Defense Date

11-21-2011

Graduation Date

Fall 2011

Availability

Immediate Access

Submission Type

thesis

Degree Name

MS

Department

Environmental Science and Management (ESM)

School

Bayer School of Natural and Environmental Sciences

Committee Chair

H. M. "Skip" Kingston

Committee Member

Mizanur Rahman

Committee Member

Michael Tobin

Committee Member

John Stolz

Keywords

Chromium species, Dietary supplements, Hexavalent chromium, Isotope, SIDMS, Speciation

Abstract

In order to assess the benefit or toxicity of chromium in dietary supplements, trivalent chromium and hexavalent chromium must be measured and verified with mass balance (sum of both species equaling total chromium). This is necessary because dietary supplements report trivalent chromium, an essential trace element, as an ingredient, but hexavalent chromium, a toxic carcinogen, may also be present. Because trivalent chromium is stable in acidic conditions and hexavalent chromium in alkaline conditions, interconversions between species occur and increase the difficulty of quantification. Therefore, EPA Method 3060A was first performed to extract hexavalent chromium. Then, EPA Method 3052 was performed on the residue to digest the remaining trivalent chromium. Speciated Isotope Dilution Mass Spectrometry (SIDMS) with Ion-Exchange Chromatography-Inductively Coupled Plasma-Mass Spectrometry (IC-ICP-MS) was used to account for interconversions as well as determination of trivalent and hexavalent chromium concentrations in the studied samples. Mass balance indicated that the analyzed supplements contained hexavalent chromium ranging from 0 to 16% of the total chromium content.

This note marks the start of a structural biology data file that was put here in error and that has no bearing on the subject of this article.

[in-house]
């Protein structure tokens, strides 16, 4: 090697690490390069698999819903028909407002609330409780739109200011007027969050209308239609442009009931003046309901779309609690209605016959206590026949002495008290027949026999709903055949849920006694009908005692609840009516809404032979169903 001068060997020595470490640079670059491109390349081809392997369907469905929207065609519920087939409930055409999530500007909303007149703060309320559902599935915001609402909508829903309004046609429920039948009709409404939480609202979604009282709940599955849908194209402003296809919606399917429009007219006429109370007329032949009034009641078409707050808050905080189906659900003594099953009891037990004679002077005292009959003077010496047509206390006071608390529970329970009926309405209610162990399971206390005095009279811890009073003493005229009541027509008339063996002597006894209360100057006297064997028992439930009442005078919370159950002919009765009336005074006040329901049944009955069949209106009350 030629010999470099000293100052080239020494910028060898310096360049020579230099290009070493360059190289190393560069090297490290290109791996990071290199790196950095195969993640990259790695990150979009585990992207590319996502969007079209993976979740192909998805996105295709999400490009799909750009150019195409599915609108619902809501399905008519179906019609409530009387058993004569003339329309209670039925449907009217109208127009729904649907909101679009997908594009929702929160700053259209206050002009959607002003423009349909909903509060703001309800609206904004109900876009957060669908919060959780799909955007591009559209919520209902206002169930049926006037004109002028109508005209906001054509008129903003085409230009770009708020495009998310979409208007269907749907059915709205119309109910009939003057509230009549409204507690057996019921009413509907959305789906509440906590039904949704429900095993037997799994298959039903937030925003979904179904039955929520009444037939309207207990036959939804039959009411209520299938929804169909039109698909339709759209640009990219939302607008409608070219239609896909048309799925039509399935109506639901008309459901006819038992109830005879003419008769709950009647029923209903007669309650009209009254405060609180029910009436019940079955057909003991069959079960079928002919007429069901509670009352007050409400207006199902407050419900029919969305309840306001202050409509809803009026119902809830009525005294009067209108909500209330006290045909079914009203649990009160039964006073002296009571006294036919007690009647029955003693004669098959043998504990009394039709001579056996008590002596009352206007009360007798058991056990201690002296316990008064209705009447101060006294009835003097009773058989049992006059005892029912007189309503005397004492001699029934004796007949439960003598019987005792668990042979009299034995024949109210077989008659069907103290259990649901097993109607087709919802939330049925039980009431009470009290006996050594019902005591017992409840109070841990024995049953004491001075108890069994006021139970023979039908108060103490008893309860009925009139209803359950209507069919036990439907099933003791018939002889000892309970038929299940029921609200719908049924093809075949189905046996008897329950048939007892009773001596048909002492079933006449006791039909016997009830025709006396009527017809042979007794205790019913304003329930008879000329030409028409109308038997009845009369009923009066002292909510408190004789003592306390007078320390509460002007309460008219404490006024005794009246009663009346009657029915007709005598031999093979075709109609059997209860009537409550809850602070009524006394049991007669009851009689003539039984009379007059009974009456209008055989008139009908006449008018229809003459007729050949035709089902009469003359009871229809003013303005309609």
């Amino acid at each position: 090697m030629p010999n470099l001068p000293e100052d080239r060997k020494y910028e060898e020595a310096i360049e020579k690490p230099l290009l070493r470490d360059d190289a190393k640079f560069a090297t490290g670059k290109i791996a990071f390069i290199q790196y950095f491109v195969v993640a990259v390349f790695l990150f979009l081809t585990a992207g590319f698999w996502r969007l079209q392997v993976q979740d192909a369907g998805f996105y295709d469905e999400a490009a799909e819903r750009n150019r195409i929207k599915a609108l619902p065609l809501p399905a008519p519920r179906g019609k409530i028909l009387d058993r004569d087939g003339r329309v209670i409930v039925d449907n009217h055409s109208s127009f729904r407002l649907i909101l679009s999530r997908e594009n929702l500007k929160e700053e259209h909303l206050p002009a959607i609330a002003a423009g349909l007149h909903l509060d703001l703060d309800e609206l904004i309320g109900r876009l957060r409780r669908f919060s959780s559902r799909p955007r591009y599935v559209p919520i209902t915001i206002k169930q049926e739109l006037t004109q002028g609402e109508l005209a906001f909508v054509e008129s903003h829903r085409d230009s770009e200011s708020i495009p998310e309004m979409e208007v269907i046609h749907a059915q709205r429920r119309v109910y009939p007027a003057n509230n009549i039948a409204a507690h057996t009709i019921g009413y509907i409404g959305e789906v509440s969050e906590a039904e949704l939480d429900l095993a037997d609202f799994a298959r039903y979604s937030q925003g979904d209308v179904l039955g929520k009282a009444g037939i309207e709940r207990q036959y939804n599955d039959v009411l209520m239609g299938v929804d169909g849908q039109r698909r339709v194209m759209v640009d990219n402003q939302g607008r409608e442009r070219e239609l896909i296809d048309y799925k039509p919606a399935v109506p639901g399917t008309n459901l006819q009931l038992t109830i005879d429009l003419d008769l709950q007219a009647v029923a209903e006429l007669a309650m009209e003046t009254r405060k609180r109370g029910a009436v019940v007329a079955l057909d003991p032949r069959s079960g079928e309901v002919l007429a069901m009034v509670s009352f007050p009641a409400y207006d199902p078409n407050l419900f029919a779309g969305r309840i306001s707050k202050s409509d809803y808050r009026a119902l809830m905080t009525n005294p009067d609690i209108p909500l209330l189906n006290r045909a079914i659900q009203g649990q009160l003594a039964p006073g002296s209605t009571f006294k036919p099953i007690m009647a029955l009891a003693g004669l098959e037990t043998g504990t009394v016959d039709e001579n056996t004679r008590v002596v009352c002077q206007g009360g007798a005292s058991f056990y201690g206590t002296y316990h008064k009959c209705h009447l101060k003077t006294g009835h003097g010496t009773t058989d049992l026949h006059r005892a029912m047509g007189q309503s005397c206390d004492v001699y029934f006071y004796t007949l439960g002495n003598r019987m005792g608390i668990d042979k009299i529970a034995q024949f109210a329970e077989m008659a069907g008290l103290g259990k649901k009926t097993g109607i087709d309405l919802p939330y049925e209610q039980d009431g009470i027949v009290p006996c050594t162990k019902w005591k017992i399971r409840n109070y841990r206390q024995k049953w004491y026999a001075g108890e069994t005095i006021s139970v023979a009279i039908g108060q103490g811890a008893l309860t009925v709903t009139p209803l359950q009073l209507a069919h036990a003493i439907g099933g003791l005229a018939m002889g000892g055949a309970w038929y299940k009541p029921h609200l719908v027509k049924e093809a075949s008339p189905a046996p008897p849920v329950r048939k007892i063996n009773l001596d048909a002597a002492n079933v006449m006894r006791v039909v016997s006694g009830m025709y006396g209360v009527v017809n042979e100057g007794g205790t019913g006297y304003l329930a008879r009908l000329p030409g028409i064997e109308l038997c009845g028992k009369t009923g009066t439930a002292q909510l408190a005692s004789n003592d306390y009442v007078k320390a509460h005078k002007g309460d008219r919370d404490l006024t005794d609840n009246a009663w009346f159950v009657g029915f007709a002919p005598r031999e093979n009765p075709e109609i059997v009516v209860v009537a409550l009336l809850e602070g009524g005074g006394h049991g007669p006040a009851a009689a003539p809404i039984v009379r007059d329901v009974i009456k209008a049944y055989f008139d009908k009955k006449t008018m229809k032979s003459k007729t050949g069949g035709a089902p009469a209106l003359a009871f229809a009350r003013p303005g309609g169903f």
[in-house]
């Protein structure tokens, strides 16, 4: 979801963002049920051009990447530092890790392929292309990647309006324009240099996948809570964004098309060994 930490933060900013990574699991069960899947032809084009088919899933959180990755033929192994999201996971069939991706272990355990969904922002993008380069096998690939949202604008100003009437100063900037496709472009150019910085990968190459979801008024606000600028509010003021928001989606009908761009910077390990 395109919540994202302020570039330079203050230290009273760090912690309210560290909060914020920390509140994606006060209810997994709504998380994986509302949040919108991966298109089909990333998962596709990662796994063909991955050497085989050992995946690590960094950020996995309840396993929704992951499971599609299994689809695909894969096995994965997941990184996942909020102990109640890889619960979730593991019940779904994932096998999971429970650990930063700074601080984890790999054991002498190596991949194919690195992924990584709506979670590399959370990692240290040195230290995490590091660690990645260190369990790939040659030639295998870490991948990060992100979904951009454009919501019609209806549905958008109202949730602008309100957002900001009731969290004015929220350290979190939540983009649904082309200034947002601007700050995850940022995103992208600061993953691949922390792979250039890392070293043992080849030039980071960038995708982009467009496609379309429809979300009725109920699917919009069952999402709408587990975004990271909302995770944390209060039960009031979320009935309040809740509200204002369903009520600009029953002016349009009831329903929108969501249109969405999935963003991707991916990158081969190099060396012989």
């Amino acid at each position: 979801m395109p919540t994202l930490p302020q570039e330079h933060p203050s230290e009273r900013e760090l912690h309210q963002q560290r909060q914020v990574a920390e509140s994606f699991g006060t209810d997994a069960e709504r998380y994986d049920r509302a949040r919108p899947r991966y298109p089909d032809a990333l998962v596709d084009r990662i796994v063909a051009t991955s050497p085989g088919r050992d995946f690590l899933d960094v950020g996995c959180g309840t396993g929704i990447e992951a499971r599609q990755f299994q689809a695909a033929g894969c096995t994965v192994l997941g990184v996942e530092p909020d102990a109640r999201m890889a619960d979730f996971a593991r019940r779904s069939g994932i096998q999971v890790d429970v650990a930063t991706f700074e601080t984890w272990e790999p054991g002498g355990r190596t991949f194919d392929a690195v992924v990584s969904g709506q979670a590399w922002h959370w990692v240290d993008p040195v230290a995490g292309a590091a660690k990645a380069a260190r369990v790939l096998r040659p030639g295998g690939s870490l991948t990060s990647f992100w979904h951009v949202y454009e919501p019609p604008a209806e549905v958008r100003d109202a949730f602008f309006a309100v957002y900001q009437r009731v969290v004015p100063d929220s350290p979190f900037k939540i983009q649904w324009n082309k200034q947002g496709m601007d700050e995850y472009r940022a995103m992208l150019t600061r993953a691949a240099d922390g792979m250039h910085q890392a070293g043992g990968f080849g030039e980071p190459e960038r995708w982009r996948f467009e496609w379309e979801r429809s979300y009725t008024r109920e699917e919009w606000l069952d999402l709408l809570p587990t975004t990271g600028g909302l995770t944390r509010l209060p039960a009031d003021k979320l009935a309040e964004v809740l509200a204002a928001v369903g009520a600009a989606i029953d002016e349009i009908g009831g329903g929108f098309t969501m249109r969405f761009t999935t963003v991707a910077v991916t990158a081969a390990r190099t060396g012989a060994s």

Format

PDF

Language

English

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